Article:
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All IPCC definitions taken from Climate Change 2007: The Physical Science Basis. Working Group I Contribution to the Fourth Assessment Report of the Intergovernmental Panel on Climate Change, Annex I, Glossary, pp. 941-954. Cambridge University Press.

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How sensitive is our climate?

What the science says...

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Net positive feedback is confirmed by many different lines of evidence.

Climate Myth...

Climate sensitivity is low
"His [Dr Spencer's] latest research demonstrates that – in the short term, at any rate – the temperature feedbacks that the IPCC imagines will greatly amplify any initial warming caused by CO2 are net-negative, attenuating the warming they are supposed to enhance. His best estimate is that the warming in response to a doubling of CO2 concentration, which may happen this century unless the usual suspects get away with shutting down the economies of the West, will be a harmless 1 Fahrenheit degree, not the 6 F predicted by the IPCC." (Christopher Monckton)


Climate sensitivity is the estimate of how much the earth's climate will warm in response to the increased greenhouse effect if we double the amount of carbon dioxide in the atmosphere.  This includes feedbacks which can either amplify or dampen that warming.  This is very important because if it is low, as some climate 'skeptics' argue, then the planet will warm slowly and we will have more time to react and adapt.  If sensitivity is high, then we could be in for a very bad time indeed.

There are two ways of working out what climate sensitivity is. The first method is by modelling:

Climate models have predicted the least temperature rise would be on average 1.65°C (2.97°F) , but upper estimates vary a lot, averaging 5.2°C (9.36°F). Current best estimates are for a rise of around 3°C (5.4°F), with a likely maximum of 4.5°C (8.1°F).

The second method calculates climate sensitivity directly from physical evidence, by looking at climate changes in the distant past:

adapted fig 3a

Various paleoclimate-based equilibrium climate sensitivity estimates from a range of geologic eras.  Adapted from PALEOSENS (2012) Figure 3a by John Cook.

These calculations use data from sources like ice cores to work out how much additional heat the doubling of greenhouse gases will produce.  These estimates are very consistent, finding between 2 and 4.5°C global surface warming in response to doubled carbon dioxide.

It’s all a matter of degree

All the models and evidence confirm a minimum warming close to 2°C for a doubling of atmospheric CO2 with a most likely value of 3°C and the potential to warm 4.5°C or even more. Even such a small rise would signal many damaging and highly disruptive changes to the environment. In this light, the arguments against reducing greenhouse gas emissions because of climate sensitivity are a form of gambling. A minority claim the climate is less sensitive than we think, the implication being we don’t need to do anything much about it. Others suggest that because we can't tell for sure, we should wait and see.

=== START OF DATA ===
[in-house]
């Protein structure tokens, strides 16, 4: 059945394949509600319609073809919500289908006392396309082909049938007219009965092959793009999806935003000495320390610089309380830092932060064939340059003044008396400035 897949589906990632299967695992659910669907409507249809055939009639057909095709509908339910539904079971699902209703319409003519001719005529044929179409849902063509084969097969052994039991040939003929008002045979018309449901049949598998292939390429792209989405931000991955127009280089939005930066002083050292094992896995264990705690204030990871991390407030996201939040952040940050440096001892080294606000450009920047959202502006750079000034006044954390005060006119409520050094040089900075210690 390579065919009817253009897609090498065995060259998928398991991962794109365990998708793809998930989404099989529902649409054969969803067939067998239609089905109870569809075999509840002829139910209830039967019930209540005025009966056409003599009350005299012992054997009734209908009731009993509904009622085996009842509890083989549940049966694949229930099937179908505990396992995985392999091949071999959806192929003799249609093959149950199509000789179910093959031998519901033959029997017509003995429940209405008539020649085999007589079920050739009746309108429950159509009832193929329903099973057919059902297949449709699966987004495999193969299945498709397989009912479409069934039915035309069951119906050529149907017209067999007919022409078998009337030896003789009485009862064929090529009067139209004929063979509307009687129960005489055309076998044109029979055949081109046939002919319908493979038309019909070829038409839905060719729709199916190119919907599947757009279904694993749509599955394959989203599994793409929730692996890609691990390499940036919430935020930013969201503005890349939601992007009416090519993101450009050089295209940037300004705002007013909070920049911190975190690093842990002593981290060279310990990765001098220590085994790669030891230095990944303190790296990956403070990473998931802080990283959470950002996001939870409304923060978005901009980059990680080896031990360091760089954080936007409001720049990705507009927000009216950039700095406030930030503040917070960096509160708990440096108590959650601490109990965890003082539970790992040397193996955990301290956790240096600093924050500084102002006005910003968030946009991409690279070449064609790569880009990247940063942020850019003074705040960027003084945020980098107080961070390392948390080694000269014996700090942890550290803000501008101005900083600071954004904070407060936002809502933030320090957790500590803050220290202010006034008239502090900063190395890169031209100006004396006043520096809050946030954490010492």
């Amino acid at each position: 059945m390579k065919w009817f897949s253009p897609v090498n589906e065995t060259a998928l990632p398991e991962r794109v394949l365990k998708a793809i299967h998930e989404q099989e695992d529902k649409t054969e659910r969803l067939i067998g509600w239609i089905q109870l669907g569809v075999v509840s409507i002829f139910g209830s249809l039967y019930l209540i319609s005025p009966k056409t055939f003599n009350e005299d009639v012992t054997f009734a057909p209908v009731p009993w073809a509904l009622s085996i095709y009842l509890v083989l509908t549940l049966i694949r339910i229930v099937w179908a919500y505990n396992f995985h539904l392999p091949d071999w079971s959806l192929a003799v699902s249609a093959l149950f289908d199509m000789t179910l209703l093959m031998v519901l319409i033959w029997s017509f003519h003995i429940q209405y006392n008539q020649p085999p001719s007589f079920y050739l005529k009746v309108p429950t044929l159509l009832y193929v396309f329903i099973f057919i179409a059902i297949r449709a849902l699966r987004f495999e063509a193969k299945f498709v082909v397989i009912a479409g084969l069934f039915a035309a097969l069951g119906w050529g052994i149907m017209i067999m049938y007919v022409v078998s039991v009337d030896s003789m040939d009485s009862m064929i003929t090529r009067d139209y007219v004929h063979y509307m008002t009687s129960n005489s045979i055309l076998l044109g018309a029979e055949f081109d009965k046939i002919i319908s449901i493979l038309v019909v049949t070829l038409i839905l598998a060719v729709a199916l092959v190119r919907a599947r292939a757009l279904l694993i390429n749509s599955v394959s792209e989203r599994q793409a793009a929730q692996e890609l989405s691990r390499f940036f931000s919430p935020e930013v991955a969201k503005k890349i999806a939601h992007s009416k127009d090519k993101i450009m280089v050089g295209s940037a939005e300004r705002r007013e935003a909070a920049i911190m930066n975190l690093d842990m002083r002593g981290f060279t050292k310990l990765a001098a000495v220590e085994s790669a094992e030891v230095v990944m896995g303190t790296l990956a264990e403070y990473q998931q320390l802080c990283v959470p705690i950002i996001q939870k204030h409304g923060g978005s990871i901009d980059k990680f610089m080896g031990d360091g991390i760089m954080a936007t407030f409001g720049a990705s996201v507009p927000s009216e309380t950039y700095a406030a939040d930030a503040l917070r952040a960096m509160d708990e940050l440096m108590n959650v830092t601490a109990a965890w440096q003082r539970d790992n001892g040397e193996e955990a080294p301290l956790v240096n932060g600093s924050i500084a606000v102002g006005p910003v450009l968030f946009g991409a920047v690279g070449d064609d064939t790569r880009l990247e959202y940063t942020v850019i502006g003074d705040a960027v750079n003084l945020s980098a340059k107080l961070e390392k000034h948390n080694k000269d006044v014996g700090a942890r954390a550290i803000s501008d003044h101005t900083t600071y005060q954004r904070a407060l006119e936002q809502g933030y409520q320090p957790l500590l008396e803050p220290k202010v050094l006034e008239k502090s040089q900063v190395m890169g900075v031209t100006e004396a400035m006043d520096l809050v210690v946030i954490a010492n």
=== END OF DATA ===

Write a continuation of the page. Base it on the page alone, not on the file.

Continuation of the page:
In truth, nobody knows for sure quite how much the temperature will rise, but rise it will. Inaction or complacency heightens risk, gambling with the entire ecology of the planet, and the welfare of everyone on it.

Basic rebuttal written by GPWayne

Last updated on 1 August 2013 by gpwayne. View Archives

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Related Arguments

Further reading

Tamino posts a useful article Uncertain Sensitivity that looks at how positive feedbacks are calculated, explaining why the probability distribution of climate sensitivity has such a long tail.

There have been a number of critiques of Schwartz' paper:


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Comments 301 to 307 out of 307:

  1. I'll have a post on that paper next week, DSL. I wouldn't say they've constrained climate sensitivity - more accurately they showed that models with climate sensitivity below 3°C don't simulate cloud changes very well, so climate sensitivity is likely on the high end.
  2. dana1981 - Actually, it's that those models with low sensitivity don't simulate humidity changes very well, not clouds. They note that clouds are a more difficult phenomena to observe, too.

    Fasullo and Trenberth 2012 (described here) appears to be much in the same vein as Spencer and Braswell 2011, where they examined how climate models matched observations, although S&B 2011 was clearly refuted due to poor technique and the exclusion of models they themselves tested which refuted their conclusions.
  3. KR @302 - yes, to be precise Fasullo and Trenberth are looking at relative humidity changes in the subtropics, which are related to subtropical cloud formation. Anyway, more details in the post next week.